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I have been using Yamaha YRS-23 soprano recorder (German fingering) since primary school.

My school teacher used to borrow music period for other subjects, so I self-taught most of the recorder techniques (music theory comes from my piano lesson outside school).

I can manage C5 to A6 (excluding C#5 and D#5) consistently. Bb6 and B6 are not so stable, but I usually still can get them right after practicing the related music piece several times.

C7 sounds squeaky in > 90% of the time. I am unable to play C#7 and D7 without squeaking even if I adjust my fingering for one minute. Unfortunately, quite a lot of classical pieces do use these notes (since recorder has a pretty small pitch range) so I can't play them. Any tips?

By the way, the fingering chart came with the recorder is a bit different from Yamaha's online fingering chart (for Bb6, C#7 and D7). Yamaha's online fingering chart seems to be more consistent with other websites' chart (and easier), so I am following that instead.

EDIT

A while ago I bought a Yamaha YRA-302B III alto recorder (Baroque fingering) as some pieces I want to play only fit into alto range. Quite expensive as it is a foreign product not imported in bulk (only one in store at that time). It definitely sounds more "real" than my soprano recorder. I can play the same B6 to D7 fingerings and they break less frequently. I wonder if this is due to "alto range" or "baroque design"?

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Respectfully, switch to a recorder with Baroque/modern fingerings. German-fingered recorders are simply not up to snuff once one gets past novice tunes and you want to explore the real literature or play with others. The compromises necessary to get that 5 hole to work for the low F fingering cannot be overcome without extreme difficulty (or not at all) on the part of the player; the highest notes are just one area of pain.

Fingering charts usually only show the "easiest" fingering for the higher notes, not the best ones.

With a new plastic Yamaha soprano (Baroque fingering), a tuning meter should reveal that h12--56h (half-hole 7) is a good Bb that you can bring into tune as necessary shading 7 using a tiny amount of thumb as the previous answer says.

The high C# is usually played with the bell stopped by your thigh, knee, or pillow. You should be able to find people doing this on YouTube, fortunately it is not a common note.

If you really want to look at the literature as written you may want to get an alto recorder, learning F-fingering (Baroque only, no German recorders in bigger sizes) . The alto is easier to play well, easier to listen to, and there is a lot of free, original source material to find and play from.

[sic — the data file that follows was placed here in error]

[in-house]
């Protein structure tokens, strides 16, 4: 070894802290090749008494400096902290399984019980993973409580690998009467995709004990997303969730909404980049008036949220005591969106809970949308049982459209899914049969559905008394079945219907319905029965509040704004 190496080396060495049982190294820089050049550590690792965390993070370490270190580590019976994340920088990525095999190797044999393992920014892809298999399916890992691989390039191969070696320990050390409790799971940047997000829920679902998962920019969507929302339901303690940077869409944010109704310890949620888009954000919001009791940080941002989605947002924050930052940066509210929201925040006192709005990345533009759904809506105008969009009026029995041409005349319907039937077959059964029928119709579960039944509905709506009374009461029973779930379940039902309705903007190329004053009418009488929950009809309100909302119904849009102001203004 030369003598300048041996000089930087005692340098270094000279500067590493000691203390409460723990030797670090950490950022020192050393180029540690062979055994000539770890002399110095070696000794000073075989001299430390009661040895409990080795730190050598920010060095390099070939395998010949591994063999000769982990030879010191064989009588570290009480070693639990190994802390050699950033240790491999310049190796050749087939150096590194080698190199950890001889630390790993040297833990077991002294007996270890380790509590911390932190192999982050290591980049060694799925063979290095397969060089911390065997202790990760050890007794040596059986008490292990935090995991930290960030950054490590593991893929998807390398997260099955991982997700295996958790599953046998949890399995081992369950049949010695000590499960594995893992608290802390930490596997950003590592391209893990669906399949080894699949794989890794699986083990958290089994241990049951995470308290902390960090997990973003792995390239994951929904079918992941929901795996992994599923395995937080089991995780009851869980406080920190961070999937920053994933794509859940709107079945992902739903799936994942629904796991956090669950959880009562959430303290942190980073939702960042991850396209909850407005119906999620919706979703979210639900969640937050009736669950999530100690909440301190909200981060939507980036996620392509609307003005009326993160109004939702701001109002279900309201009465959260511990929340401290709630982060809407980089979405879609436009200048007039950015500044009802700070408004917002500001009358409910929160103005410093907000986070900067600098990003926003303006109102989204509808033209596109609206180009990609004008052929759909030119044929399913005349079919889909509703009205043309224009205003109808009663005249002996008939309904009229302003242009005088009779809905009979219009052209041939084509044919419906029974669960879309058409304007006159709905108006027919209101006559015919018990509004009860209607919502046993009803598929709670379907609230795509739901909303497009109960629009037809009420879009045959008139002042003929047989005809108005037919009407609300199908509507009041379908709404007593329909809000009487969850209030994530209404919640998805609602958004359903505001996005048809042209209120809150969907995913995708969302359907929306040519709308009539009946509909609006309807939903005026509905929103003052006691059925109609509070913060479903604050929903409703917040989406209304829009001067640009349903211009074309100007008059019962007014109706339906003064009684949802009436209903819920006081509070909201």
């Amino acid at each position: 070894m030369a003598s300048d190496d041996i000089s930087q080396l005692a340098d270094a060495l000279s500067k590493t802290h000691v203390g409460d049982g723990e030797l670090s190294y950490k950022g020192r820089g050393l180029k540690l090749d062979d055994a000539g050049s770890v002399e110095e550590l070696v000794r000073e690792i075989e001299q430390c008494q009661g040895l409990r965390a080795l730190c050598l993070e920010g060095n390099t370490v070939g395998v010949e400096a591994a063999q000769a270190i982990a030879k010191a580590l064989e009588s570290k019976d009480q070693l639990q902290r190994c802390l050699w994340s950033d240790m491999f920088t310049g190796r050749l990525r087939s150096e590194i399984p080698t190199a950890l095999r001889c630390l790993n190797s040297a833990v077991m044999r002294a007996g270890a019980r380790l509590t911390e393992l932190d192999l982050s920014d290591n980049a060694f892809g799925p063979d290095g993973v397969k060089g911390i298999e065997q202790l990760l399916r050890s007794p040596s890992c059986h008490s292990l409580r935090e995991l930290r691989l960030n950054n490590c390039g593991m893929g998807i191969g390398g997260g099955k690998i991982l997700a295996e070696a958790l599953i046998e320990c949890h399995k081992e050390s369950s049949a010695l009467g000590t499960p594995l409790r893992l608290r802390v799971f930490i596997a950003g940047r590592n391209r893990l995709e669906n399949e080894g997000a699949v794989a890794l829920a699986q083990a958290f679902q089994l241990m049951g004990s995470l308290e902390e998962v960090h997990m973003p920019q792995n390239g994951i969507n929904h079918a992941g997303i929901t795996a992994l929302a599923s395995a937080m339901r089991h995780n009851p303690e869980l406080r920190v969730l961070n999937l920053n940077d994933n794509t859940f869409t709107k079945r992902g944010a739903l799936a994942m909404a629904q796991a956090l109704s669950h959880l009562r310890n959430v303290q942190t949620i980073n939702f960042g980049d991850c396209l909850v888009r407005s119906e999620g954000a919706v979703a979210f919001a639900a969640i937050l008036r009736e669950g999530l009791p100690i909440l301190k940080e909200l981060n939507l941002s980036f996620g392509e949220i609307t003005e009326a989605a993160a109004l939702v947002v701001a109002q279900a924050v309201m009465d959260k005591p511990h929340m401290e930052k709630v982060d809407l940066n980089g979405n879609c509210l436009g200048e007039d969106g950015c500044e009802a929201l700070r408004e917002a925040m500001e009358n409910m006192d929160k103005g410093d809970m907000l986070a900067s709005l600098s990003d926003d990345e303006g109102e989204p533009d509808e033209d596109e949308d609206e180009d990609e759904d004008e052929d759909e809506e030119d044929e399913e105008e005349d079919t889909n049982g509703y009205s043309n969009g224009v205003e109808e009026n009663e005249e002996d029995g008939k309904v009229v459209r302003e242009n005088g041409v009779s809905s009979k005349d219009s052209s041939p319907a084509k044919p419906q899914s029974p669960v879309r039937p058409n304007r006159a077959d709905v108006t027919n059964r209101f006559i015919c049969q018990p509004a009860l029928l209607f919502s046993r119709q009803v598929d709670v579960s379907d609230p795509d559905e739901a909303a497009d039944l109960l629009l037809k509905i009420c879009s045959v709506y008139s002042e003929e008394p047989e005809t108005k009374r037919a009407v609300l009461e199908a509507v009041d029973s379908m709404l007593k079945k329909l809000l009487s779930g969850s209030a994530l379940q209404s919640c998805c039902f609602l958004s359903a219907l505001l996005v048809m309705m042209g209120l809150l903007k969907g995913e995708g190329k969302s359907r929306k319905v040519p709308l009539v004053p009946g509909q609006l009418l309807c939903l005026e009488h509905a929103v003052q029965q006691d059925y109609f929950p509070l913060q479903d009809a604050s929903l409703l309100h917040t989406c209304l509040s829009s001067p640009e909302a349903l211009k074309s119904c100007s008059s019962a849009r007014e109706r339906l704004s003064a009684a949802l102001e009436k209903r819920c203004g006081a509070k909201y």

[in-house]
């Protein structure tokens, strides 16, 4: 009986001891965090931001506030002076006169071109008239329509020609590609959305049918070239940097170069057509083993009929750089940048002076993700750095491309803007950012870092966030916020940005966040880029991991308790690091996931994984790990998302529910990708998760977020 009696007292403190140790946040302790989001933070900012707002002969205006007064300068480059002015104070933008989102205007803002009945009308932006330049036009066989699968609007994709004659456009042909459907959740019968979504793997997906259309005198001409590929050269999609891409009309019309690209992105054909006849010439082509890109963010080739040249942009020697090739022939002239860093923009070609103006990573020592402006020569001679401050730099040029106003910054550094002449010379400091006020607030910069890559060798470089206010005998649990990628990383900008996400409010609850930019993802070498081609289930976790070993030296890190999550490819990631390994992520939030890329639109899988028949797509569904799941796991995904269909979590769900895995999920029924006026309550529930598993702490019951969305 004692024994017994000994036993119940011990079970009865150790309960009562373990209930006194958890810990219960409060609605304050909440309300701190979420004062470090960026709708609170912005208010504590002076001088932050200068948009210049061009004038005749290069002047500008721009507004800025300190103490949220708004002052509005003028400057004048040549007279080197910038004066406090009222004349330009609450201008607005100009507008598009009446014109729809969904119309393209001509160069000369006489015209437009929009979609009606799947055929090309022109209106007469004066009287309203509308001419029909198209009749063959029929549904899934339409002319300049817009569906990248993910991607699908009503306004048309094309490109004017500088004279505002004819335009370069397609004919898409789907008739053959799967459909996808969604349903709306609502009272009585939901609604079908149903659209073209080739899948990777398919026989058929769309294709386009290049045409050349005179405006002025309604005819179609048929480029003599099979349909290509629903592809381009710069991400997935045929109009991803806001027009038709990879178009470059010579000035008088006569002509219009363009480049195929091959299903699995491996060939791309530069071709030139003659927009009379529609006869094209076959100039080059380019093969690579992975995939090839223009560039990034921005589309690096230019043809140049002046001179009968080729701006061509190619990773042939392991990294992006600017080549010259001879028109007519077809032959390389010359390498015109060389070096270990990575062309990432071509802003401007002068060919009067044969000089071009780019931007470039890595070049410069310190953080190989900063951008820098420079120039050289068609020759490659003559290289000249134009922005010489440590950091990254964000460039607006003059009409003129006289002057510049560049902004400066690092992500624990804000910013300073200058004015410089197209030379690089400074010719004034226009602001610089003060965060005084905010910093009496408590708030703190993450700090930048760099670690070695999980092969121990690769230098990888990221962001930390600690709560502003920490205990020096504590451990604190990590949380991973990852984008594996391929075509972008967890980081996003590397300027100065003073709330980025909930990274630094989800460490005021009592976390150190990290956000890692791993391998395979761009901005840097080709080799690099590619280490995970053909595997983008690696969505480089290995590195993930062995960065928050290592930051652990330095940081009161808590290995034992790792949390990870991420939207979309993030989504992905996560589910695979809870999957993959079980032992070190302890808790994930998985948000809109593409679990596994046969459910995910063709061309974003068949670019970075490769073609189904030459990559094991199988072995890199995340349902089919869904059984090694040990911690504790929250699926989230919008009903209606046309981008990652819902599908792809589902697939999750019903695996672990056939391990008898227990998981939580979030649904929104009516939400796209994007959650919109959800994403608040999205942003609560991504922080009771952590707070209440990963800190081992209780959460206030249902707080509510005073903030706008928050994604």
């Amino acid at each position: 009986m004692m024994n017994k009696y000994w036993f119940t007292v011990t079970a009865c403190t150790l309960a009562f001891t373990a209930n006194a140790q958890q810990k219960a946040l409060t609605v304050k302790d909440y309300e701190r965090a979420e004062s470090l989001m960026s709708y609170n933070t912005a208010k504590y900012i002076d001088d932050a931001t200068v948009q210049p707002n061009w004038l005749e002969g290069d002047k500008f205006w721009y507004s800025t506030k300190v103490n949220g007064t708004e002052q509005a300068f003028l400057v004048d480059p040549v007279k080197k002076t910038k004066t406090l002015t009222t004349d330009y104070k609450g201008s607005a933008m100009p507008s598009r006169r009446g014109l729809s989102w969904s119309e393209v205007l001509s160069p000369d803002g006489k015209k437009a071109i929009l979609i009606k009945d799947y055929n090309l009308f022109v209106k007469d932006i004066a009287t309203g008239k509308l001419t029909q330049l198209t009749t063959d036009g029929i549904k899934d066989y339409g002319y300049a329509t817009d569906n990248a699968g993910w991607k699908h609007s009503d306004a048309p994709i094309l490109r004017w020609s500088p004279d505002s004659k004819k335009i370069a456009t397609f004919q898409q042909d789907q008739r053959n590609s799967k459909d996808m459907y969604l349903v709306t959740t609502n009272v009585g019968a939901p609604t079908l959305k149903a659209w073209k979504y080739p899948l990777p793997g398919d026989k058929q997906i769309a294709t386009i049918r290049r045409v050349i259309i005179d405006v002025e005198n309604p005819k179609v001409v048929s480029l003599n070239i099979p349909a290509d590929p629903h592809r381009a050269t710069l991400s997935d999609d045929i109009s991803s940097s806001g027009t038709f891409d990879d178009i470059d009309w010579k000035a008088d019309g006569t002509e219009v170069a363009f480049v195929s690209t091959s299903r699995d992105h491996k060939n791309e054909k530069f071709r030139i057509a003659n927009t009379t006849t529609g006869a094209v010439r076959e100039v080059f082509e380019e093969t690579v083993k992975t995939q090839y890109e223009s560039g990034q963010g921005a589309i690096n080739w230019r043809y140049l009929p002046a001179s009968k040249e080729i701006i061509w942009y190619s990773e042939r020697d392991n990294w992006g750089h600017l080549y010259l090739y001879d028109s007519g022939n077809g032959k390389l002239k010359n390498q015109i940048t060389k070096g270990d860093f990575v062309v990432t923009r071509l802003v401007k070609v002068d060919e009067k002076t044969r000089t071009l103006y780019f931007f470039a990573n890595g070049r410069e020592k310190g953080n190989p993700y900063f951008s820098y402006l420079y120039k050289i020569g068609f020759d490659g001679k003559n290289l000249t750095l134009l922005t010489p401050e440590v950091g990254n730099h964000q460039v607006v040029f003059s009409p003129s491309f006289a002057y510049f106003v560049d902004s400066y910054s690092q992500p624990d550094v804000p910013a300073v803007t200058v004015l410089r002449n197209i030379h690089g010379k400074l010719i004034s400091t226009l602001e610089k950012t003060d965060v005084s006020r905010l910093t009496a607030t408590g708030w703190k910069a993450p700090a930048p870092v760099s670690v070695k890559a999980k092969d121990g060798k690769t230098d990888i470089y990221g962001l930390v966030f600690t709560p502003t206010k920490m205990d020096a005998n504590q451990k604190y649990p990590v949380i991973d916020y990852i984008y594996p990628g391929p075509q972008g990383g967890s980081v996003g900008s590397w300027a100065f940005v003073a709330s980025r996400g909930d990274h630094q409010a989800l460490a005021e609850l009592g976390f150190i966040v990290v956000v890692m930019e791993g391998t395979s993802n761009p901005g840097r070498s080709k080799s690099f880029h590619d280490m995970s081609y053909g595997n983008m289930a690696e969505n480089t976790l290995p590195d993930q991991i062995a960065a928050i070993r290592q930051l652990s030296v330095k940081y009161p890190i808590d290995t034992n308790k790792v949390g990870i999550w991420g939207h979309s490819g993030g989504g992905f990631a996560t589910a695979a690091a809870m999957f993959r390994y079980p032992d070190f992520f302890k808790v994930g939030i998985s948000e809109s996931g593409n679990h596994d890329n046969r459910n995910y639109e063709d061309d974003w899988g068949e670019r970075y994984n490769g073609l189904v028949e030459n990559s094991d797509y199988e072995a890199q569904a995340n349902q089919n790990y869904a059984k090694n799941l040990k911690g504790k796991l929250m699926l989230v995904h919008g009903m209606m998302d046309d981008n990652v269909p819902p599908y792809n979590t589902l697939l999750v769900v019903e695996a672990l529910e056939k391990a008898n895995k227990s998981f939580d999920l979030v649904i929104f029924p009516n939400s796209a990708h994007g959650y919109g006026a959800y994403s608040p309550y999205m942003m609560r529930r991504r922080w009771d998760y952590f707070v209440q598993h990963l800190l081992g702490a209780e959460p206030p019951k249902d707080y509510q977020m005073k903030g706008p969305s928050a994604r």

Keep playing.

  • Your alternative Bb6 baroque fingering seems to work on my recorder too, it does sound more stable. I have seen the tips for C#7 in another forum, I thought it was a hack invented by the author, finally know that it is a real technique. I added my experience in alto recorder (baroque) in my original question, please take a look. – John London Aug 22 '17 at 11:24
  • it should be the default fingering across all baroque-ish recorders on all sizes. – ohmi Aug 23 '17 at 20:01
  • The alto is just easier to play for most people. The 302B is a good, basic instrument that shouldn't have any problems with the high range assuming one has solid technique. Get the matching soprano. – ohmi Aug 23 '17 at 20:19
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These notes are always tricky, because they are using the thumbhole, partly closed, to jump up the octave, and the thumbhole is not far enough up the instrument to be in the ideal position to do this for these notes. You need to do two things: experiment with your thumb position and your articulation. The way the thumbhole is opened is critical; it should probably be only open a tiny bit, and your thumb should make as clean an edge as possible, perhaps even using your nail so that the tiny bit of the hole that's open is not shaded by the thumb. And you need to articulate fairly sharply- not necessarily with more force, but you need to start the notes quickly.

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    Excellent advice. "Air speed" isn't quite the same as "Air pressure" and for many recorders the very highest notes take more air speed and less pressure than the lower notes. – ohmi Aug 23 '17 at 20:06
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One thing I do when playing in the high register is to keep the thumb particularly still when playing the notes around high A. Once you have found a thumb position that works, then being still with the thumb seems to be the key for me.

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